Ford squashes rumors of 7.3 liter equipped Ford Mustang model, says its a truck only treat

Ever since Ford unleashed the beefy 7.3 liter “Godzilla” V8 into the Super Duty lineup, countless theories, rumors, and even fantasies pointed to perhaps a marriage between the monstrous iron block, and the Ford Mustang. However, the company has single handedly squashed those hopes, and confirmed that no such transplant is in the works for the raging stallion.

While Ford’s latest denial helps seal the record on this idea for good, the company also had a hand in creating the rumor mill in the first place, when several representatives early on claimed that the engine could fit in the F-150 and the Mustang, but it didn’t make sense to use it in both models. This more direct reply comes from an alleged interview that the folks at Muscle Cars & Trucks had with Pat Hertrich the chief engineering supervisor for the 7.3 liter engine. With someone this tightly woven into the program getting himself involved in silencing the watercooler, chances are good that Hertrich’s statement has a high degree of validity.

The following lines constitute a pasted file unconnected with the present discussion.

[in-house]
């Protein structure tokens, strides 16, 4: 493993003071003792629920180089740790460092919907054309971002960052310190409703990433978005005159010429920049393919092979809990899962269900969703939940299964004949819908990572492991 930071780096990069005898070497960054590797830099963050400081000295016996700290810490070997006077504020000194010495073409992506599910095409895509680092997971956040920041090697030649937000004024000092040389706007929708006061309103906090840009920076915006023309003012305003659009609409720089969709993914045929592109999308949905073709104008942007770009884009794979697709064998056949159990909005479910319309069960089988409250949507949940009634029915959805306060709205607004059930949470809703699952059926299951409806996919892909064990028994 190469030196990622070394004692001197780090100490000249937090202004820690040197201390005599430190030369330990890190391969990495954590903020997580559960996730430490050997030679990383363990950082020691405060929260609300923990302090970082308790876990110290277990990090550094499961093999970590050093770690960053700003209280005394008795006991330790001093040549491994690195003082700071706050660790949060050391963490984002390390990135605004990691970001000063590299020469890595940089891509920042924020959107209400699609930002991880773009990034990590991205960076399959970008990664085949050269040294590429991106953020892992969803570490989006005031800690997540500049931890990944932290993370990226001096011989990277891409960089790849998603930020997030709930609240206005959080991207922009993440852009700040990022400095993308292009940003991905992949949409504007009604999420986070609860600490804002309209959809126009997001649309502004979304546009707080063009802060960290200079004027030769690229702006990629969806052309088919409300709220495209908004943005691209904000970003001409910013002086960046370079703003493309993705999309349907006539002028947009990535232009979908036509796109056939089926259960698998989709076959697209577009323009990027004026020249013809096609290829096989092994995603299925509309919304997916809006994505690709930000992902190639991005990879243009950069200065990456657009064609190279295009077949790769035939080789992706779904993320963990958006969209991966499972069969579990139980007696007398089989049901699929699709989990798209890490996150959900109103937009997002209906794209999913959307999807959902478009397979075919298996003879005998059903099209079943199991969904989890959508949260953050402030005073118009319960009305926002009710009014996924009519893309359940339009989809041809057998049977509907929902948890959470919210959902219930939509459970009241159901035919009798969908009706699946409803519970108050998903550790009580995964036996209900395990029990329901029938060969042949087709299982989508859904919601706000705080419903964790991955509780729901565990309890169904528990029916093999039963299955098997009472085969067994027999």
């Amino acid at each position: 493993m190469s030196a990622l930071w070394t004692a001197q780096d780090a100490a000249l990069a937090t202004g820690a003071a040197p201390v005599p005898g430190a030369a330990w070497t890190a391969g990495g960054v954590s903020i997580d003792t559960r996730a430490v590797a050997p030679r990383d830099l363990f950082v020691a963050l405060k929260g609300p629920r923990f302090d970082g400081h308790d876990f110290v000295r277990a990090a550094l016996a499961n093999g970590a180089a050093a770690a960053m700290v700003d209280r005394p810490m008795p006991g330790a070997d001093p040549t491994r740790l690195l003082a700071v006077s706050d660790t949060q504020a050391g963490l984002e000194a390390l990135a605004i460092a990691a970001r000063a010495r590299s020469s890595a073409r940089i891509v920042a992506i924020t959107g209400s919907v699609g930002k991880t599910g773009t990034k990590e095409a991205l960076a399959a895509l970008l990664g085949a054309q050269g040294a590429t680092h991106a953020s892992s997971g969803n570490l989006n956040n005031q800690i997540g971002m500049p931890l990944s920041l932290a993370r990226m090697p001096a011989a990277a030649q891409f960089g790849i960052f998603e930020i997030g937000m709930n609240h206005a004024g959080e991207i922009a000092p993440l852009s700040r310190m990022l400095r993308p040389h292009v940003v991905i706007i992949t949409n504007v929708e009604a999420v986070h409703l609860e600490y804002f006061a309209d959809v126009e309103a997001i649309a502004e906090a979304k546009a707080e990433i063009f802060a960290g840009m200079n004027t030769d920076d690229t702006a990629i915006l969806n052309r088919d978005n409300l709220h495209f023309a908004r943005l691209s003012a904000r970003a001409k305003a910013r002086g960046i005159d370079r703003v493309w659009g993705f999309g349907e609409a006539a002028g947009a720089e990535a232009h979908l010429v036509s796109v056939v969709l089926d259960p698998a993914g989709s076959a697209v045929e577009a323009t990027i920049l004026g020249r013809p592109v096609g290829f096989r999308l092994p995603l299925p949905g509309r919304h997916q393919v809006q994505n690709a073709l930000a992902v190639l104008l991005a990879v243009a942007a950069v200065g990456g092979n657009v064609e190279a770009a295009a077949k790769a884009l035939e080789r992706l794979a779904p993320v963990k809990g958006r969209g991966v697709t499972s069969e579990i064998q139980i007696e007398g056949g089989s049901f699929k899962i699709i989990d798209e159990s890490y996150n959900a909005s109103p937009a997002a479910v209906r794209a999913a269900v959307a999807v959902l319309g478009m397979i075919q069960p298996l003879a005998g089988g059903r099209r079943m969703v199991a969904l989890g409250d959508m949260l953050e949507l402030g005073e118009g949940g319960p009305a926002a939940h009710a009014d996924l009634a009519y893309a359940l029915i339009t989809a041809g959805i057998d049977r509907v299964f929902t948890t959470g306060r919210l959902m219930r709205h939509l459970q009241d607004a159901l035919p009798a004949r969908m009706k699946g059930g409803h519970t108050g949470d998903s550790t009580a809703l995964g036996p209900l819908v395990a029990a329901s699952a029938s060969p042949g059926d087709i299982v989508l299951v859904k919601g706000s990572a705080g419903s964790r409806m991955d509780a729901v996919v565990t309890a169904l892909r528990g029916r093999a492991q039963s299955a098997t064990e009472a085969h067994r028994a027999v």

A key reason why the rumor mill initially exploded on this subject, is because the 7.3 liter is a retro style pushrod V8, which was once a must have option in vintage muscle cars. It’s no slouch either, with the engine producing 430 horsepower and 475 lb-ft of torque which is just a tick below the 460 horsepower seen in the smaller 5.0 liter Coyote V8. However, being an iron block based unit, the engine is also very heavy, and in an age where the Mustang is focused on shedding weight, having a massive amount of its curb weight in the front end would completely mess up the handling dynamics, and force engineers to make costly revisions to the Mustang’s platform to help pull it off.

Additional revisions would’ve had to be done to the engine itself to try and make more power be available in the higher reaches of the rev band versus the current state of affairs where the engine makes the bulk of its torque down low. This’s great for towing boats and trailers, but not so much when your trying to get optimal time blasting down the quarter mile at your local drag strip.


But while the current generation Mustang is not getting this engine anytime soon, Mustang loyalists can take solace in knowing that Godzilla is available as a crate engine. That means it can find a home in older Mustangs, especially those from the 1970s that prefer to slowly cruise, and are not afraid to flaunt their size.